Therapeutic Ultrasound-Induced Insulin Release in Vivo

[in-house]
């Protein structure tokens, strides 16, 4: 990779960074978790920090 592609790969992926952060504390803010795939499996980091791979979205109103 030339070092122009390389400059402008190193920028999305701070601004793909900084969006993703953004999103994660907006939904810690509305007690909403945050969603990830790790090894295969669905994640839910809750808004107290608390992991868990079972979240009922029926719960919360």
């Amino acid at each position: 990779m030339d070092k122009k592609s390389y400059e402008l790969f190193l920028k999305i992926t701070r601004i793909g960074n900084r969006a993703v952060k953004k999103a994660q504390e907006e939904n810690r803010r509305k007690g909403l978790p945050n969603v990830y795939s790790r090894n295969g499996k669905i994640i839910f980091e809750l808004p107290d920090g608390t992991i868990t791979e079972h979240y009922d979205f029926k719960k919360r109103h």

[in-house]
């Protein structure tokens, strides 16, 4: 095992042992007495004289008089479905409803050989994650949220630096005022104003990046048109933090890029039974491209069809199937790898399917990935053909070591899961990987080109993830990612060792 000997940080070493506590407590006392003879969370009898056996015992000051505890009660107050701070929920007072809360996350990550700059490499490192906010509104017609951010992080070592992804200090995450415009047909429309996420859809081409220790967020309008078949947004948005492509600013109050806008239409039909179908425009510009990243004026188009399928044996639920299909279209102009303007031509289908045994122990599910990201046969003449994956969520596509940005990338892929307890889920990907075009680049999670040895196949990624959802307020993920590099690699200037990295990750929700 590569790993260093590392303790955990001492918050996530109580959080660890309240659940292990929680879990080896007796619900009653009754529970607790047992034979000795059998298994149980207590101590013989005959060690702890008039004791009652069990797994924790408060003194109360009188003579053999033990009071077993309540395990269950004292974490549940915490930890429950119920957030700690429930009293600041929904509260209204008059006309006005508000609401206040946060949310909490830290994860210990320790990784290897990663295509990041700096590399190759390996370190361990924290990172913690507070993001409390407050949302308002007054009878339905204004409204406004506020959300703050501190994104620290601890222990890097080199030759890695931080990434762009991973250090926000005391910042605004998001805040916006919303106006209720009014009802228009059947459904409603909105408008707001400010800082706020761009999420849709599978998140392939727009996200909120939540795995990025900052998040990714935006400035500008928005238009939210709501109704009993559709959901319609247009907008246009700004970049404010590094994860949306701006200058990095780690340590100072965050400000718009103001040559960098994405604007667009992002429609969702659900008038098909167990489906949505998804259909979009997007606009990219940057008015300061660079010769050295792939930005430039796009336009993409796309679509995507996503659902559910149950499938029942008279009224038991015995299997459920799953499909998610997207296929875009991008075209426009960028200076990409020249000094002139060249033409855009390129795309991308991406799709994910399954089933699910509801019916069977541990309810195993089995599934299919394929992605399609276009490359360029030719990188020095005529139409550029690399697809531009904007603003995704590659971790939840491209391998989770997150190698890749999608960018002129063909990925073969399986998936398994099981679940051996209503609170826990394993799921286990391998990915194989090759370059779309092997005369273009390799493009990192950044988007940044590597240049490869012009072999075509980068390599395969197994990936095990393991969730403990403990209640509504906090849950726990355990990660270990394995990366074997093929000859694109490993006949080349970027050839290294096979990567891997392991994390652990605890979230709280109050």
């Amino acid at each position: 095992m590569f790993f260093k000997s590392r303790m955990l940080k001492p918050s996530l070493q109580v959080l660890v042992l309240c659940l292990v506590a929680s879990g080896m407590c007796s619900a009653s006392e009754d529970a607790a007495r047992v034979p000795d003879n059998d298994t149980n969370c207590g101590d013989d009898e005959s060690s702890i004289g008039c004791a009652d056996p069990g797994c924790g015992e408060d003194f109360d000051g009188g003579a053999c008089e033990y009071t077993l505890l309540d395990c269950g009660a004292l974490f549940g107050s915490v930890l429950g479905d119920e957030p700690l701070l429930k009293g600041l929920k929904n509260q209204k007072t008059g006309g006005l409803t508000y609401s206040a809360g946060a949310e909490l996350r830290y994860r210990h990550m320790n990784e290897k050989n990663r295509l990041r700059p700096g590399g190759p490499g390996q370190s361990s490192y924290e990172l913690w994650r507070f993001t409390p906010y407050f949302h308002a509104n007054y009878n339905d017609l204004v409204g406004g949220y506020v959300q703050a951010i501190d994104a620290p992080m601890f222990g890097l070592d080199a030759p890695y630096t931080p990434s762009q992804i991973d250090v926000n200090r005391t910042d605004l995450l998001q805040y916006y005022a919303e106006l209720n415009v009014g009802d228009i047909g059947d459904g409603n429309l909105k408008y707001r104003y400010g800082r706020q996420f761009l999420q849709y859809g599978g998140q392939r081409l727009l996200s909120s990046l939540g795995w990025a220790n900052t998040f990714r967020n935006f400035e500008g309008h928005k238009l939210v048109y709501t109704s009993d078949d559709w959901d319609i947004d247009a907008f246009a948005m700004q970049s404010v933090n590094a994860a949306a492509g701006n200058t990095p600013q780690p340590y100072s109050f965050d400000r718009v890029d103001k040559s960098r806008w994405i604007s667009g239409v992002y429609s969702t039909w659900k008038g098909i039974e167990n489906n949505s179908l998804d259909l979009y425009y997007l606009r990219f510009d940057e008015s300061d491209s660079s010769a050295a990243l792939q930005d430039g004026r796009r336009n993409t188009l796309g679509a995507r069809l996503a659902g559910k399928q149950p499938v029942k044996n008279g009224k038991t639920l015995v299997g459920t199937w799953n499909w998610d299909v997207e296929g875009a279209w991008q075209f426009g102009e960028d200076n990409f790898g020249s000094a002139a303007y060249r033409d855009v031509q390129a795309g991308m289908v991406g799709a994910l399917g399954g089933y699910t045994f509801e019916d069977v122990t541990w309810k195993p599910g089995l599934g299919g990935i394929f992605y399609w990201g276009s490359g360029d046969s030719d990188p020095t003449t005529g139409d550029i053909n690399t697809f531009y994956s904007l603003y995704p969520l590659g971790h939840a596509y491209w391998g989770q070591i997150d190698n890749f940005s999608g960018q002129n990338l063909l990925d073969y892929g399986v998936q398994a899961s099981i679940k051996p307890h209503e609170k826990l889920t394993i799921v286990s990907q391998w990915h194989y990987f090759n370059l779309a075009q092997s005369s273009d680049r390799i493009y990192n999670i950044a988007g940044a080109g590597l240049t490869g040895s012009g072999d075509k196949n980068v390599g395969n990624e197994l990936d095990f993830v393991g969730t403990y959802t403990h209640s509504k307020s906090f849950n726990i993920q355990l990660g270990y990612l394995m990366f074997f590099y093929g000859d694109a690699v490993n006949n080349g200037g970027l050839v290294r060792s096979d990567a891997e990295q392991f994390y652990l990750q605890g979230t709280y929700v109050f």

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The tolerability and efficacy of low-frequency, low-intensity therapeutic ultrasound-induced insulin release was investigated in a pre-clinical in vivo murine model. The treatment groups received a single 5-min continuous sonication at 1 MHz and 1.0 W/cm2. Insulin and glucagon levels in the serum were determined using enzyme-linked immunosorbent assay. The pancreas was excised and sectioned for histologic analysis. In terminal studies, we observed a moderate (∼50 pM) but significant increase in blood insulin concentration in vivo immediately after sonication compared with a decrease of approximately 60 pM in sham animals (n < 6, p < 0.005). No difference was observed in the change in glucose or glucagon concentrations between groups. Comparisons of hematoxylin and eosin-stained terminal and survival pancreatic tissue revealed no visible differences or evidence of damage. This study is the first step in assessing the translational potential of therapeutic ultrasound as a treatment for early stages of type 2 diabetes.
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